And if you have experienced the loss of a child and have suggestions or ideas to offer- PLEASE DO SO HERE- I learned almost everything I know from other parents who have gone through this grief before me. So please share and help others.

21 replies
  1. Kathy
    Kathy says:

    I lost my little brother when I was 12 & he was almost 5. I loved that little boy more than I ever loved anybody at that age. It was devastating for ALL of us but everybody focused on the parents grief. My other brothers & I were told we couldnt talk him because it made my dad too sad. I grew up thinking I didnt matter, I wasnt enough because we became invisible while my dad grieved the son he lost. I know that was only my perception but to me it was real. I was 12 & I was hurting in a way I didnt understand. And to make things worse, I lost the family that I knew. So I just want to tell you that as hard as it was losing your beautiful boy, my admiration in keeping him alive in you and your childrens lives is strong & courageous. I know first hand the importance of acknowleding your childrens grief and celebrating your son, their brother, with them. You are forever changed when you lose a child you have made ut about Love and not bitterness. You are so lucky to have each other. Much love and admiration. Merry Christmas 🎅🏻🤶🏻

    Reply
  2. Kathy
    Kathy says:

    I lost my little brother when I was 12 & he was almost 5. I loved that little boy more than I ever loved anybody at that age. It was devastating for ALL of us but everybody focused on the parents grief. My other brothers & I were told we couldnt talk him because it made my dad too sad. I grew up thinking I didnt matter, I wasnt enough because we became invisible while my dad grieved the son he lost. I know that was only my perception but to me it was real. I was 12 & I was hurting in a way I didnt understand. And to make things worse, I lost the family that I knew. So I just want to tell you that as hard as it was losing your beautiful boy, my admiration in keeping him alive in you and your childrens lives is strong & courageous. I know first hand the importance of acknowleding your childrens grief and celebrating your son, their brother, with them. You are forever changed when you lose a child you have made ut about Love and not bitterness. You are so lucky to have each other. Much love and admiration. Merr Christmas 🎅🏻🤶🏻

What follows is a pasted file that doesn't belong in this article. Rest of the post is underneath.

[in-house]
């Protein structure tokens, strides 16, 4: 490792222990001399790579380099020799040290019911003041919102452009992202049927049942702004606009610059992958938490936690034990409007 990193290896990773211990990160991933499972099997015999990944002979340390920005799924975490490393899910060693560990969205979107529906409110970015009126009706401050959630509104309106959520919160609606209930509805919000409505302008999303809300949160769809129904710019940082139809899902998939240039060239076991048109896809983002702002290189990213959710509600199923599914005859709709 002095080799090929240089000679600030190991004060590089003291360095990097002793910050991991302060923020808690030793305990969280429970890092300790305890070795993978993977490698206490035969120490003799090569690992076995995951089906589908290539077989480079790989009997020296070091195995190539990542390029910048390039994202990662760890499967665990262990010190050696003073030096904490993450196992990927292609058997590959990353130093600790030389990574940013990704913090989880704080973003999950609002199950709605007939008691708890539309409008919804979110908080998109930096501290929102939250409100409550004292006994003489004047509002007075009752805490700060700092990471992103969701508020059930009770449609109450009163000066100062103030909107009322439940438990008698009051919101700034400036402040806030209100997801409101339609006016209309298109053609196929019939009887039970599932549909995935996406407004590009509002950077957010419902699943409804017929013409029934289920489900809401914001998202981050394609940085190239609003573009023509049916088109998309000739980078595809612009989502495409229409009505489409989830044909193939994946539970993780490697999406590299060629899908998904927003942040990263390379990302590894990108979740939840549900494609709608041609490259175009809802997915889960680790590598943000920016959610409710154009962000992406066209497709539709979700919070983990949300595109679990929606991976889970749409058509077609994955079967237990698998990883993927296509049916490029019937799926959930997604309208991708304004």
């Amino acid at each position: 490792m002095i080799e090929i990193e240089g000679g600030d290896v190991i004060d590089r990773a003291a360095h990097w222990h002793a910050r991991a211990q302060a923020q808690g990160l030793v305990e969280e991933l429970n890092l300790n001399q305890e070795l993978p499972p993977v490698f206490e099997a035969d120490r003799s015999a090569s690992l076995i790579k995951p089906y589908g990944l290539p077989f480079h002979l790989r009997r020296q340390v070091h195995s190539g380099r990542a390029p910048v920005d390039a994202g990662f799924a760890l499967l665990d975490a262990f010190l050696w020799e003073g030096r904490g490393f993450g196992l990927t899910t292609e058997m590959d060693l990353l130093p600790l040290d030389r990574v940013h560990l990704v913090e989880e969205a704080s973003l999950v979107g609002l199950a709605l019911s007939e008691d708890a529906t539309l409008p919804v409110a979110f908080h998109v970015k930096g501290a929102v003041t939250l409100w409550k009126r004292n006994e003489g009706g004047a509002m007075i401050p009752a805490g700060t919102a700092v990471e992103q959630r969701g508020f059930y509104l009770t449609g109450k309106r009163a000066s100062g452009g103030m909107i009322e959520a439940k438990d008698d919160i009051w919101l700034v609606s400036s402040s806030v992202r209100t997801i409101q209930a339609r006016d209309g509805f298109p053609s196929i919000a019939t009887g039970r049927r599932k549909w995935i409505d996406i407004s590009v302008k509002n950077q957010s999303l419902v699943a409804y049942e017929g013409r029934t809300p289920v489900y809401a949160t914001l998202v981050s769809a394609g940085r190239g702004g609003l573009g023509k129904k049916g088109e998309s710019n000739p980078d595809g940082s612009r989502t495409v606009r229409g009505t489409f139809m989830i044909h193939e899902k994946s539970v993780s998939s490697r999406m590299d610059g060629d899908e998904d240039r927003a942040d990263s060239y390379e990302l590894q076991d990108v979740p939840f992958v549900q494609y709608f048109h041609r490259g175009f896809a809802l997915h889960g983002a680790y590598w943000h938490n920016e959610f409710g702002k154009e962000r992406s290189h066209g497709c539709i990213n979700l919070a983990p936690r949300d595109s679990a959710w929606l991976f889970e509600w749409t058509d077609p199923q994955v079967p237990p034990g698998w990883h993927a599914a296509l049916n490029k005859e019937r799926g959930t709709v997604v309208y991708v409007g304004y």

Reply
  3. Leslie
    Leslie says:

    I just cried my eyes out reading this. Maclean is such a special wonderful boy. Your family is so special. You have such a special gift of communication that touches peoples lives so deeply. You are such special parents. Although I don’t know you and your family personally, I feel this strong connection and deep feeling of love for all of you. I lived in Utah for a long time and listened to B97 for years. Someday I hope to meet you in person to give you a warm loving thank you hug for being the great people that you are. God bless you all in this difficult season.

    Reply
  4. Lyndie Barker
    Lyndie Barker says:

    Erin!
    I lost my dad one year ago today, and although it’s not like losing a child, it is a loss. I celebrate his life, but I miss his advise (he had a bit of dementia, so– advise has been a while anyway, but I still miss not being able to ask him questions) I do feel his presence in a doll he gave me to be put away at Christmas and brought out again next year–I so feel him when I hug that doll. He has a beautiful piece of drift wood hanging on the wall, that has been there since I was little, he hung ornaments on it, I told mom to keep doing that. Last night we went to The Brian Fetzer concert, out of the blue he sang a Johnny Cash song, He’s my dad’s favorite, who would think I would cry when “Ring of Fire” was sung! Thanks for writing this, lots of good advise, you are my friend, you gave me comfort with your condolence, and even tho we don’t see each other enough, I love you! Isn’t it nice to know that the presence of those who progressed before us is always felt! Thanks for being there for me, I am here for you. Yeah, and I kind of like Todd, too! Hugs to both of you! I shout their names–Merry Christmas MacLean and Daddy!